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Necmettin Erbakan 10 avril 2011

Posted by Acturca in Turkey / Turquie.
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The Daily Telegraph (London, UK)

Monday, April 10, 2011

Necmettin Erbakan, the former Turkish prime minister who died on February 27 aged 84, was his country’s most prominent Islamic politician, and an intellectual father to many key figures in the dominant party of the last decade, the incumbent AKP.

But to the end of his life Erbakan espoused a much-less pragmatic version of political Islam that current Prime Minister Tayyip Erdogan and President Abdullah Gul, who were eventually forced to split from their one-time mentor. As a result, by the time of his death Erbakan held a position only at the periphery of Turkish politics, as leader of the inconsequential Felicity [Saadet] Party, which does not hold a single seat in the current parliament.

Necmettin Erbakan was born in Sinop, northern Turkey, on the national day, October 29, in 1926. As a student at Istanbul Technical University (ITU) he won a reputation as a talented scholar earning the epithet of hoca or « teacher ». At university he was a contemporary and friend of the future Turkish president, Suleyman Demirel, with whom he was to form a coalition in the Seventies.

In the early 1950s Erbakan completed a PhD in Mechanical Engineering at Aachen University in Germany, where he ended up helping to design parts for the Leopard tank. The prejudice experienced by Turkish migrant workers in Germany at this time had a strong influence on his politics, and particularly on his suspicious stance towards the West.

He returned to teach at ITU, and only entered politics in 1969, when he published Milli Gorus or « National Perspective », a manifesto for a nationalistic brand of Islamic politics. It was fuelled by the sense of marginalisation that he had felt in Germany, a sentiment that would go on to fire all his parties – he founded five, of which four were closed down for deviating from the strict secularism that is enshrined in Turkish constitution.

Erbakan’s political career began to blossom in the 1970s, but his rise was cut short in 1980, when he was one of many politicians (of all persuasions) who was banned from political life after the military coup of that year.

He returned to politics in 1987 and eight years later found himself the Turkish Republic’s first overtly Islamic prime minister. His promotion to this position was largely due to fortune. A fallout between two major parties following 1995 elections propelled his Welfare Party, which had polled 21 per cent of the vote, to power.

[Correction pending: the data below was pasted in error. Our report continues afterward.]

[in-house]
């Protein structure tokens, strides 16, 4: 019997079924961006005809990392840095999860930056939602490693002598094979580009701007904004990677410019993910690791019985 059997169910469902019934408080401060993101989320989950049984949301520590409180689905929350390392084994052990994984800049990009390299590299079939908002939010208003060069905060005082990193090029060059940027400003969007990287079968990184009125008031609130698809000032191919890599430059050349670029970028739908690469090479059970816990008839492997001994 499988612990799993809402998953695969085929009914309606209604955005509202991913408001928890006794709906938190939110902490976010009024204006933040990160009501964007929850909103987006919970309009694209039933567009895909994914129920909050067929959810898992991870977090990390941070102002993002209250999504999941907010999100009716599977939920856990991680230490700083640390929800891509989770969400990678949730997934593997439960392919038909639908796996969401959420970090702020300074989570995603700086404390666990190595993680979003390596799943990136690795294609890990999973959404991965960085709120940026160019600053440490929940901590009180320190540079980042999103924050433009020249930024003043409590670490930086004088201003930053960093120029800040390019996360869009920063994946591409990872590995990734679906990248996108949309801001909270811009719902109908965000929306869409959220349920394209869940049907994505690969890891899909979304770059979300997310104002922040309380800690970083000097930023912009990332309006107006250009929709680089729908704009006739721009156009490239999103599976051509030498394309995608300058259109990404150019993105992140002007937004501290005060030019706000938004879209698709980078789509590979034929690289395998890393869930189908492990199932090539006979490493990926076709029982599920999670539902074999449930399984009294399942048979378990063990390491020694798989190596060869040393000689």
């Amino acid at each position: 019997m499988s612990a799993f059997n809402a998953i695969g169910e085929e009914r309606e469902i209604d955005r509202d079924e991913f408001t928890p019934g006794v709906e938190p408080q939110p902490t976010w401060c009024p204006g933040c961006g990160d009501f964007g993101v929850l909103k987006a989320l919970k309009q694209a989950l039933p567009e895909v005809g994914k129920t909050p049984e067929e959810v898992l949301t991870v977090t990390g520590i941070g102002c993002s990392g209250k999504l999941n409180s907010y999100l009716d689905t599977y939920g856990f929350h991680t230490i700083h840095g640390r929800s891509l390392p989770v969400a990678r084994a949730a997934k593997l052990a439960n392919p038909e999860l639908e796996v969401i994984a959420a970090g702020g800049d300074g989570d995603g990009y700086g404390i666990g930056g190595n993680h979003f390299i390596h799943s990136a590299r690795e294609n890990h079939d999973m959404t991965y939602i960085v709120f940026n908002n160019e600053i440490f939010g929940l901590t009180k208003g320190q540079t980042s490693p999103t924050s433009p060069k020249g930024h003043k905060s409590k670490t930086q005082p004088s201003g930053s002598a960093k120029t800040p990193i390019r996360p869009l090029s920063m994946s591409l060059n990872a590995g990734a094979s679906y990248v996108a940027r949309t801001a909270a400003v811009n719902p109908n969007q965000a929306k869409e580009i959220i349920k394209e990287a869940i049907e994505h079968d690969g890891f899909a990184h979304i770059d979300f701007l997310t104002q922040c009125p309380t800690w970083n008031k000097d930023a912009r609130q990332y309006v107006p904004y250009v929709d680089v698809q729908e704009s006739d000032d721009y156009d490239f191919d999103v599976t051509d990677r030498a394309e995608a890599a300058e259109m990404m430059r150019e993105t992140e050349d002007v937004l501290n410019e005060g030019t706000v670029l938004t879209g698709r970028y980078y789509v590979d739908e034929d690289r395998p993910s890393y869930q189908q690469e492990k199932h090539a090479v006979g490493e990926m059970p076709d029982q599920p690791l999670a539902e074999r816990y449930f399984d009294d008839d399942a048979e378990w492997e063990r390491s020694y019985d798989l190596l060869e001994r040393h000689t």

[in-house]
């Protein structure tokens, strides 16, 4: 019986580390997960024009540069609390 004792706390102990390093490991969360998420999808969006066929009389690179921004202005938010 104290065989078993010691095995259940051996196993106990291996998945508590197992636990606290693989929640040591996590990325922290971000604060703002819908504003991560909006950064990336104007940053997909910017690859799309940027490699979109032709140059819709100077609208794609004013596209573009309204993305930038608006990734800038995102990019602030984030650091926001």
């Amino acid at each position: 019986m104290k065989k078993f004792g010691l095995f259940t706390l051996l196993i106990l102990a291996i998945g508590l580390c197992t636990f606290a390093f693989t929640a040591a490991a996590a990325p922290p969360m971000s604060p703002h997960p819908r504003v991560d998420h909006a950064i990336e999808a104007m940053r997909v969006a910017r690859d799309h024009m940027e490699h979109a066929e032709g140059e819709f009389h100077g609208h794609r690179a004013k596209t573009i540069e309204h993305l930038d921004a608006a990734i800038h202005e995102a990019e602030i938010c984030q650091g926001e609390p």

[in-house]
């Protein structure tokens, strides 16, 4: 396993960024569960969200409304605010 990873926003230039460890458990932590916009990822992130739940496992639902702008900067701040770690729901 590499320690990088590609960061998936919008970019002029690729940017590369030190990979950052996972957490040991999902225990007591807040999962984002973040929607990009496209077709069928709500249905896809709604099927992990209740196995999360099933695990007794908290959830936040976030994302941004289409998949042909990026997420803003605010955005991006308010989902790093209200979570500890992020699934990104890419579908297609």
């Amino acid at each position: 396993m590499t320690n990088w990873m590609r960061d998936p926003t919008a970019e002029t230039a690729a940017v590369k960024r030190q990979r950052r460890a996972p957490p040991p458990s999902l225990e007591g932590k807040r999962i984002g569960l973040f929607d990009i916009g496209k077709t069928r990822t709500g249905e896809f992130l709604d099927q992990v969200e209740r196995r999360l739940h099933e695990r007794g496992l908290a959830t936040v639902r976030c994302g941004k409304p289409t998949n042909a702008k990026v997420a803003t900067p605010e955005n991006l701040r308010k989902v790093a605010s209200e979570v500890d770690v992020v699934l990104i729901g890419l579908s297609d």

As prime minister he soon shocked the secular establishment with talk of alliance with the Arab world, and with his overt disdain for Turkey’s ongoing project of accession to the European Union. While existing protocol dictated that his first major visit should be to Washington, Erbakan flouted the advice of his foreign ministry and flew instead to Tehran, where he made an expensive deal to import gas from Iran. He later attracted criticism for attempting to relax the ban on government employees wearing headscarves, and for entertaining the heads of religious groups in his residence at Ankara.

The military, as self-styled guardians of the secular character of the Turkish state, eventually managed to oust him in 1997. In contrast to the use of tanks of previous coups, however, this was effected through security memorandums strenuously advising the government to curb its « anti-constitutional » activities, as well as through pressure on politicians in Erbakan’s junior coalition partner. As Erbakan was levered gently from power, the military’s tactics were dubbed a « postmodern » coup.

Erbakan was a man of many eccentricities, not all of them benign. A Versace-wearing Islamist, he unsuccessfully contested the closure, in 1998, of the Welfare Party at the European Court of Human Rights, apparently impervious to the irony that he was fighting the closure of his nationalistic party by appealing to the European sense of fair play. He also had an unlikely friendship with Jean Marie le Pen. This obeyed a curious logic, the two men seeming to reassure one another that the two civilisations they represented were forever incompatible.

There was also a touch of the egomaniac about Erbakan. The articulate politician Numan Kurtulmus recently stood successfully for the leadership of Erbakan’s last political party, Saadet. Though Erbakan was then an octogenarian in poor health, he appeared to engineer his successor out of the party so that he could again assume control himself. Kurtulmus was driven to announce his resignation following a Ramadan dinner at which knives and forks were thrown at him by the Erbakan faction. Significantly, though, Erbakan’s followers were never called to rise to any greater display of violence than this.

Despite these faults Necmettin Erbakan did prove that an Islamic party could get elected in Turkey, and function within a democratic framework. But his isolationist attitudes did not sit well with the upwardly mobile aspirations of many voters. Both of these facts were recognised by Erdogan and Gul, who split from Erbakan to form, in 2001, the AK Party, which has proved unstoppable ever since.

Necmettin Erbakan is survived by two daughters and a son.


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